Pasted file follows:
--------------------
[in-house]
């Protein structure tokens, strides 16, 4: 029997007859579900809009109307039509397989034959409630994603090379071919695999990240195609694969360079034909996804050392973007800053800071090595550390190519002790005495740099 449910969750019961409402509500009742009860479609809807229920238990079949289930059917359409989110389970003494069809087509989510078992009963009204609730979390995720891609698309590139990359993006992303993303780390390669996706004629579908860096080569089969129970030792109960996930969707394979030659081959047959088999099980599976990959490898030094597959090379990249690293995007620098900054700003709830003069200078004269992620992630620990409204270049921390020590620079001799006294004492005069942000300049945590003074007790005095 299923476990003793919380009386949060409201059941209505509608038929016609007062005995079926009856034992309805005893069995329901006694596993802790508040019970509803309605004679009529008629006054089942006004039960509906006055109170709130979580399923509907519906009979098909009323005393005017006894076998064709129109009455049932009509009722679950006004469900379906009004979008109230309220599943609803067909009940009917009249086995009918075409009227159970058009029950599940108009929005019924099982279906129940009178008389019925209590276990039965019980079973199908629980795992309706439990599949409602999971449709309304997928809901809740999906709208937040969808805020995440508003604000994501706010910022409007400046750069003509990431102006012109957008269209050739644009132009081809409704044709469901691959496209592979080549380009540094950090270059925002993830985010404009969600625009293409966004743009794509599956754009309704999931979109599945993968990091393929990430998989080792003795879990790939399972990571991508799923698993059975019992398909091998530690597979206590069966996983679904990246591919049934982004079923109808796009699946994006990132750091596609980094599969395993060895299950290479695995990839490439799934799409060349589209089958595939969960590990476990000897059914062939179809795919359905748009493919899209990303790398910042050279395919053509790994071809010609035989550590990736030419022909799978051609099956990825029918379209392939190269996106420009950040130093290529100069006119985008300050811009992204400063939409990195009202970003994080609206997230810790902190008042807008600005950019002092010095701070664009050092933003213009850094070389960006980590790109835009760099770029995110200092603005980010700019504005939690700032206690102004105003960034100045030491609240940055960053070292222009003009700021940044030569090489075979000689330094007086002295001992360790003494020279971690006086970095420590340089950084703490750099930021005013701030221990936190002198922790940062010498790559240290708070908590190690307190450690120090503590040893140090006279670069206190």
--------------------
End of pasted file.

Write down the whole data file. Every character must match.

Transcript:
[in-house]
């Protein structure tokens, strides 16, 4: 029997007859579900809009109307039509397989034959409630994603090379071919695999990240195609694969360079034909996804050392973007800053800071090595550390190519002790005495740099 449910969750019961409402509500009742009860479609809807229920238990079949289930059917359409989110389970003494069809087509989510078992009963009204609730979390995720891609698309590139990359993006992303993303780390390669996706004629579908860096080569089969129970030792109960996930969707394979030659081959047959088999099980599976990959490898030094597959090379990249690293995007620098900054700003709830003069200078004269992620992630620990409204270049921390020590620079001799006294004492005069942000300049945590003074007790005095 299923476990003793919380009386949060409201059941209505509608038929016609007062005995079926009856034992309805005893069995329901006694596993802790508040019970509803309605004679009529008629006054089942006004039960509906006055109170709130979580399923509907519906009979098909009323005393005017006894076998064709129109009455049932009509009722679950006004469900379906009004979008109230309220599943609803067909009940009917009249086995009918075409009227159970058009029950599940108009929005019924099982279906129940009178008389019925209590276990039965019980079973199908629980795992309706439990599949409602999971449709309304997928809901809740999906709208937040969808805020995440508003604000994501706010910022409007400046750069003509990431102006012109957008269209050739644009132009081809409704044709469901691959496209592979080549380009540094950090270059925002993830985010404009969600625009293409966004743009794509599956754009309704999931979109599945993968990091393929990430998989080792003795879990790939399972990571991508799923698993059975019992398909091998530690597979206590069966996983679904990246591919049934982004079923109808796009699946994006990132750091596609980094599969395993060895299950290479695995990839490439799934799409060349589209089958595939969960590990476990000897059914062939179809795919359905748009493919899209990303790398910042050279395919053509790994071809010609035989550590990736030419022909799978051609099956990825029918379209392939190269996106420009950040130093290529100069006119985008300050811009992204400063939409990195009202970003994080609206997230810790902190008042807008600005950019002092010095701070664009050092933003213009850094070389960006980590790109835009760099770029995110200092603005980010700019504005939690700032206690102004105003960034100045030491609240940055960053070292222009003009700021940044030569090489075979000689330094007086002295001992360790003494020279971690006086970095420590340089950084703490750099930021005013701030221990936190002198922790940062010498790559240290708070908590190690307190450690120090503590040893140090006279670069206190």